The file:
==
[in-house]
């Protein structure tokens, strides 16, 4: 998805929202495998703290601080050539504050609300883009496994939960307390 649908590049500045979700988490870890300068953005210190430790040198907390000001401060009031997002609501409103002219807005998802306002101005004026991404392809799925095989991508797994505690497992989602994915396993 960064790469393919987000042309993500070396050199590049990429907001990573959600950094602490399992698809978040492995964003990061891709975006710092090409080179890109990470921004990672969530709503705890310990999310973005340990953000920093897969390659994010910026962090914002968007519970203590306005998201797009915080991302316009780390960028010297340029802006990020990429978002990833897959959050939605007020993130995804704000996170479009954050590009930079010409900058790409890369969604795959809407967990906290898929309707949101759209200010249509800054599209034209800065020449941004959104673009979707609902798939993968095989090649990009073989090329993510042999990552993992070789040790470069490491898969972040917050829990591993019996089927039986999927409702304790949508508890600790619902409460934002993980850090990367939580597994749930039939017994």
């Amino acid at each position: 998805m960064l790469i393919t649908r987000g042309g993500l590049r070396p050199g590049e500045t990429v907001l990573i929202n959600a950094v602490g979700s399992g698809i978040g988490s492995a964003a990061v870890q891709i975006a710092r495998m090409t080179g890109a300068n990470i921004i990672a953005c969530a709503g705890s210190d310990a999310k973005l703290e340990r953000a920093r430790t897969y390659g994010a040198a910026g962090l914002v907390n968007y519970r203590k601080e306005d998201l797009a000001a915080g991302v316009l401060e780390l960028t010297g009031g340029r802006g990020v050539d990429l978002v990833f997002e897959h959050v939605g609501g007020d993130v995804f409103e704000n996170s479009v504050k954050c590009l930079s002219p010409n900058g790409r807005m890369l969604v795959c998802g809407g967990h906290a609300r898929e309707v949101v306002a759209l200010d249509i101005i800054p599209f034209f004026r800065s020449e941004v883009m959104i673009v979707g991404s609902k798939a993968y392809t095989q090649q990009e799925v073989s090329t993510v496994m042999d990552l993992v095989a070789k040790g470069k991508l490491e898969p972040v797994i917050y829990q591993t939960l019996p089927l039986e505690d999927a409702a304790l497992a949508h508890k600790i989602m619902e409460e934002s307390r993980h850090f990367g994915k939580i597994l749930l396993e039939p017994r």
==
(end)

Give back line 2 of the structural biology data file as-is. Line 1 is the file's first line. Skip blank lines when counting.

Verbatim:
């Protein structure tokens, strides 16, 4: 998805929202495998703290601080050539504050609300883009496994939960307390 649908590049500045979700988490870890300068953005210190430790040198907390000001401060009031997002609501409103002219807005998802306002101005004026991404392809799925095989991508797994505690497992989602994915396993 960064790469393919987000042309993500070396050199590049990429907001990573959600950094602490399992698809978040492995964003990061891709975006710092090409080179890109990470921004990672969530709503705890310990999310973005340990953000920093897969390659994010910026962090914002968007519970203590306005998201797009915080991302316009780390960028010297340029802006990020990429978002990833897959959050939605007020993130995804704000996170479009954050590009930079010409900058790409890369969604795959809407967990906290898929309707949101759209200010249509800054599209034209800065020449941004959104673009979707609902798939993968095989090649990009073989090329993510042999990552993992070789040790470069490491898969972040917050829990591993019996089927039986999927409702304790949508508890600790619902409460934002993980850090990367939580597994749930039939017994």